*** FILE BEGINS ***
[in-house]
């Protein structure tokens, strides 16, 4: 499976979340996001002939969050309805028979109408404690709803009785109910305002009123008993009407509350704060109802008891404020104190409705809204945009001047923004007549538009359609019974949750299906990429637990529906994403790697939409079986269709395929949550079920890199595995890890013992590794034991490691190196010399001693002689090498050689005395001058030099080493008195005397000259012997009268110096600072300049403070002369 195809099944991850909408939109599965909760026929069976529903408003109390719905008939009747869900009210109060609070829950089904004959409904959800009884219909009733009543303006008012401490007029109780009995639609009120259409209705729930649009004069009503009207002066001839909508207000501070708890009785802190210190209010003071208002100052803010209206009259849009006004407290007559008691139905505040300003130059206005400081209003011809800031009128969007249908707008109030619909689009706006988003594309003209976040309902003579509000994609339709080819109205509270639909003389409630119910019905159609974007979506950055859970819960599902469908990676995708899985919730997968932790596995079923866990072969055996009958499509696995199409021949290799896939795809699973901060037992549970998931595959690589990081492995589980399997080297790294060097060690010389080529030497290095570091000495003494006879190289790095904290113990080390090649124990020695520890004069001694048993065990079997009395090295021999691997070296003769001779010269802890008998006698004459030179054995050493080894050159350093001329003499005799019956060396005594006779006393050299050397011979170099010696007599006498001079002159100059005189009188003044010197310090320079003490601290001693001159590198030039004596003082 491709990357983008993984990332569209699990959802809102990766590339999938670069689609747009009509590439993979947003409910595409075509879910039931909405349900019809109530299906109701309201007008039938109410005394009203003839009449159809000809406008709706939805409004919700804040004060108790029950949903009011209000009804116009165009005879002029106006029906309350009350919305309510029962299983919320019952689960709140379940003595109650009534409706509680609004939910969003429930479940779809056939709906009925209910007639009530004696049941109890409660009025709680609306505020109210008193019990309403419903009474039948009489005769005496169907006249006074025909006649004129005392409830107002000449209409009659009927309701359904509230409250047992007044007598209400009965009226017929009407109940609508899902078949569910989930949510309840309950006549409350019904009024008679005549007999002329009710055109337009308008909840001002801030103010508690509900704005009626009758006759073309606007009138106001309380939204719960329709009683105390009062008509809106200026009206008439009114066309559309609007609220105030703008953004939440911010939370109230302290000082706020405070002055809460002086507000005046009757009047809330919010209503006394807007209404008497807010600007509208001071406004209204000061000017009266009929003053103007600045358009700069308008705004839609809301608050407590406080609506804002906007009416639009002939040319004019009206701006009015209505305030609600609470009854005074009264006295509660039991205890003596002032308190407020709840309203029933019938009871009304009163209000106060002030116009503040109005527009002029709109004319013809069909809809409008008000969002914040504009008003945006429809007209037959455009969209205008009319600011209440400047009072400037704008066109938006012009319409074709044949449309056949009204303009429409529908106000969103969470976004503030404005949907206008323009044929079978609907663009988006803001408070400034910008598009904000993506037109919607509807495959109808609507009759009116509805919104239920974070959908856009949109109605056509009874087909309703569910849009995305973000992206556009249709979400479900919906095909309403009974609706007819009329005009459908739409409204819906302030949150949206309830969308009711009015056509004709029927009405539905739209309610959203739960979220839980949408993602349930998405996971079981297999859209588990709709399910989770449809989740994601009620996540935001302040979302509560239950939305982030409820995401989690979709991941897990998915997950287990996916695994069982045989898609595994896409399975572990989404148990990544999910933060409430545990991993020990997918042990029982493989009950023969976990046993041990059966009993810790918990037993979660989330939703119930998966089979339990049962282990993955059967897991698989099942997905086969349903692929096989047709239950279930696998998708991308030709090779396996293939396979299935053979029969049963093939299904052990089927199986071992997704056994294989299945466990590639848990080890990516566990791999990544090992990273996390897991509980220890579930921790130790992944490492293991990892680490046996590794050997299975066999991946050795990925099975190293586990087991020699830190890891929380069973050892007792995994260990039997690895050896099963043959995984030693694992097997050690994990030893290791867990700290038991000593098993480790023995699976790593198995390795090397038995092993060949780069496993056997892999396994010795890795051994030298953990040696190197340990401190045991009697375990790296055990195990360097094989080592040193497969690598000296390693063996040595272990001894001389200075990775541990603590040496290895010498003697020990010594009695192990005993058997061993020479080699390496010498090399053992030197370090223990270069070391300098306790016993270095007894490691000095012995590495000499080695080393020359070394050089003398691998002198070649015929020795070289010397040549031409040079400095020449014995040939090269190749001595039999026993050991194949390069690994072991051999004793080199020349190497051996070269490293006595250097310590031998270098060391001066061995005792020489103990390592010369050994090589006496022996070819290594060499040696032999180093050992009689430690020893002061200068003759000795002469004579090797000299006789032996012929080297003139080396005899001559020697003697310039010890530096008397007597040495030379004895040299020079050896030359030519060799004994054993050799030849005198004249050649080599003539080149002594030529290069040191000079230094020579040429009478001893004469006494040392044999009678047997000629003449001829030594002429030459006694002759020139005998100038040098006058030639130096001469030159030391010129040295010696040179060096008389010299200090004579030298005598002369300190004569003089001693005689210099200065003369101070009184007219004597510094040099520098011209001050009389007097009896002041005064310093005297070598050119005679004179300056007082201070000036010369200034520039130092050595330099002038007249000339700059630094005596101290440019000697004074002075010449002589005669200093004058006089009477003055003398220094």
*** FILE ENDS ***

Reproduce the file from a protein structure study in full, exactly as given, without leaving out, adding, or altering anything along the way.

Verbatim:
[in-house]
């Protein structure tokens, strides 16, 4: 499976979340996001002939969050309805028979109408404690709803009785109910305002009123008993009407509350704060109802008891404020104190409705809204945009001047923004007549538009359609019974949750299906990429637990529906994403790697939409079986269709395929949550079920890199595995890890013992590794034991490691190196010399001693002689090498050689005395001058030099080493008195005397000259012997009268110096600072300049403070002369 195809099944991850909408939109599965909760026929069976529903408003109390719905008939009747869900009210109060609070829950089904004959409904959800009884219909009733009543303006008012401490007029109780009995639609009120259409209705729930649009004069009503009207002066001839909508207000501070708890009785802190210190209010003071208002100052803010209206009259849009006004407290007559008691139905505040300003130059206005400081209003011809800031009128969007249908707008109030619909689009706006988003594309003209976040309902003579509000994609339709080819109205509270639909003389409630119910019905159609974007979506950055859970819960599902469908990676995708899985919730997968932790596995079923866990072969055996009958499509696995199409021949290799896939795809699973901060037992549970998931595959690589990081492995589980399997080297790294060097060690010389080529030497290095570091000495003494006879190289790095904290113990080390090649124990020695520890004069001694048993065990079997009395090295021999691997070296003769001779010269802890008998006698004459030179054995050493080894050159350093001329003499005799019956060396005594006779006393050299050397011979170099010696007599006498001079002159100059005189009188003044010197310090320079003490601290001693001159590198030039004596003082 491709990357983008993984990332569209699990959802809102990766590339999938670069689609747009009509590439993979947003409910595409075509879910039931909405349900019809109530299906109701309201007008039938109410005394009203003839009449159809000809406008709706939805409004919700804040004060108790029950949903009011209000009804116009165009005879002029106006029906309350009350919305309510029962299983919320019952689960709140379940003595109650009534409706509680609004939910969003429930479940779809056939709906009925209910007639009530004696049941109890409660009025709680609306505020109210008193019990309403419903009474039948009489005769005496169907006249006074025909006649004129005392409830107002000449209409009659009927309701359904509230409250047992007044007598209400009965009226017929009407109940609508899902078949569910989930949510309840309950006549409350019904009024008679005549007999002329009710055109337009308008909840001002801030103010508690509900704005009626009758006759073309606007009138106001309380939204719960329709009683105390009062008509809106200026009206008439009114066309559309609007609220105030703008953004939440911010939370109230302290000082706020405070002055809460002086507000005046009757009047809330919010209503006394807007209404008497807010600007509208001071406004209204000061000017009266009929003053103007600045358009700069308008705004839609809301608050407590406080609506804002906007009416639009002939040319004019009206701006009015209505305030609600609470009854005074009264006295509660039991205890003596002032308190407020709840309203029933019938009871009304009163209000106060002030116009503040109005527009002029709109004319013809069909809809409008008000969002914040504009008003945006429809007209037959455009969209205008009319600011209440400047009072400037704008066109938006012009319409074709044949449309056949009204303009429409529908106000969103969470976004503030404005949907206008323009044929079978609907663009988006803001408070400034910008598009904000993506037109919607509807495959109808609507009759009116509805919104239920974070959908856009949109109605056509009874087909309703569910849009995305973000992206556009249709979400479900919906095909309403009974609706007819009329005009459908739409409204819906302030949150949206309830969308009711009015056509004709029927009405539905739209309610959203739960979220839980949408993602349930998405996971079981297999859209588990709709399910989770449809989740994601009620996540935001302040979302509560239950939305982030409820995401989690979709991941897990998915997950287990996916695994069982045989898609595994896409399975572990989404148990990544999910933060409430545990991993020990997918042990029982493989009950023969976990046993041990059966009993810790918990037993979660989330939703119930998966089979339990049962282990993955059967897991698989099942997905086969349903692929096989047709239950279930696998998708991308030709090779396996293939396979299935053979029969049963093939299904052990089927199986071992997704056994294989299945466990590639848990080890990516566990791999990544090992990273996390897991509980220890579930921790130790992944490492293991990892680490046996590794050997299975066999991946050795990925099975190293586990087991020699830190890891929380069973050892007792995994260990039997690895050896099963043959995984030693694992097997050690994990030893290791867990700290038991000593098993480790023995699976790593198995390795090397038995092993060949780069496993056997892999396994010795890795051994030298953990040696190197340990401190045991009697375990790296055990195990360097094989080592040193497969690598000296390693063996040595272990001894001389200075990775541990603590040496290895010498003697020990010594009695192990005993058997061993020479080699390496010498090399053992030197370090223990270069070391300098306790016993270095007894490691000095012995590495000499080695080393020359070394050089003398691998002198070649015929020795070289010397040549031409040079400095020449014995040939090269190749001595039999026993050991194949390069690994072991051999004793080199020349190497051996070269490293006595250097310590031998270098060391001066061995005792020489103990390592010369050994090589006496022996070819290594060499040696032999180093050992009689430690020893002061200068003759000795002469004579090797000299006789032996012929080297003139080396005899001559020697003697310039010890530096008397007597040495030379004895040299020079050896030359030519060799004994054993050799030849005198004249050649080599003539080149002594030529290069040191000079230094020579040429009478001893004469006494040392044999009678047997000629003449001829030594002429030459006694002759020139005998100038040098006058030639130096001469030159030391010129040295010696040179060096008389010299200090004579030298005598002369300190004569003089001693005689210099200065003369101070009184007219004597510094040099520098011209001050009389007097009896002041005064310093005297070598050119005679004179300056007082201070000036010369200034520039130092050595330099002038007249000339700059630094005596101290440019000697004074002075010449002589005669200093004058006089009477003055003398220094």